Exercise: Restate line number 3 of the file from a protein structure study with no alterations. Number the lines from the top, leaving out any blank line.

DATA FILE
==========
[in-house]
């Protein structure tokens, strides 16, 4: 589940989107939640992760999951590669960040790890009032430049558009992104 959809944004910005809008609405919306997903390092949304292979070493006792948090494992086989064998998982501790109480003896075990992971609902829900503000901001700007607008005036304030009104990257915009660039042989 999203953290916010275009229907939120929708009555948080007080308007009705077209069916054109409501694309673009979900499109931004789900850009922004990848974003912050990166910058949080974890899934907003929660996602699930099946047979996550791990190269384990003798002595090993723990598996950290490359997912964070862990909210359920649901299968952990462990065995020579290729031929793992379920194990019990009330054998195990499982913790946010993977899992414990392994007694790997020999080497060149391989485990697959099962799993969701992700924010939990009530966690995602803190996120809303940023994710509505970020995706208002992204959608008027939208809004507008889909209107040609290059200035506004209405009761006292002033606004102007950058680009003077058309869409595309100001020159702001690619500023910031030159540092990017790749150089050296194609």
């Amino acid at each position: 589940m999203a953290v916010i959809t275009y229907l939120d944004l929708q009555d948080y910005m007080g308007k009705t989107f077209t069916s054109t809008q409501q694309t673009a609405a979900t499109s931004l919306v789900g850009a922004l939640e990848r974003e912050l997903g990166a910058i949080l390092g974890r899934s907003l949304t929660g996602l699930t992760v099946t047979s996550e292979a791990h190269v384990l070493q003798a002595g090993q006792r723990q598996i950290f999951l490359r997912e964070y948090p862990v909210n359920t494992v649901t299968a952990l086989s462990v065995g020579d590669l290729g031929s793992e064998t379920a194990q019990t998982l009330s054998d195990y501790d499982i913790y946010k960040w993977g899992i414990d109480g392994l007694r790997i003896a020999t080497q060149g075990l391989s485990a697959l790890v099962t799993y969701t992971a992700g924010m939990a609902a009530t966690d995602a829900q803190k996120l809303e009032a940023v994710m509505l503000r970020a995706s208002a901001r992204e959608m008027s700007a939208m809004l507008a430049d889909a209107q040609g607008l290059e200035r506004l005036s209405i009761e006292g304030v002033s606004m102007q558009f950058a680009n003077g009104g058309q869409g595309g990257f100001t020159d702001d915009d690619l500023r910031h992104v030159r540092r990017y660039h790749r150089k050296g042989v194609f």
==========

């Amino acid at each position: 589940m999203a953290v916010i959809t275009y229907l939120d944004l929708q009555d948080y910005m007080g308007k009705t989107f077209t069916s054109t809008q409501q694309t673009a609405a979900t499109s931004l919306v789900g850009a922004l939640e990848r974003e912050l997903g990166a910058i949080l390092g974890r899934s907003l949304t929660g996602l699930t992760v099946t047979s996550e292979a791990h190269v384990l070493q003798a002595g090993q006792r723990q598996i950290f999951l490359r997912e964070y948090p862990v909210n359920t494992v649901t299968a952990l086989s462990v065995g020579d590669l290729g031929s793992e064998t379920a194990q019990t998982l009330s054998d195990y501790d499982i913790y946010k960040w993977g899992i414990d109480g392994l007694r790997i003896a020999t080497q060149g075990l391989s485990a697959l790890v099962t799993y969701t992971a992700g924010m939990a609902a009530t966690d995602a829900q803190k996120l809303e009032a940023v994710m509505l503000r970020a995706s208002a901001r992204e959608m008027s700007a939208m809004l507008a430049d889909a209107q040609g607008l290059e200035r506004l005036s209405i009761e006292g304030v002033s606004m102007q558009f950058a680009n003077g009104g058309q869409g595309g990257f100001t020159d702001d915009d690619l500023r910031h992104v030159r540092r990017y660039h790749r150089k050296g042989v194609f």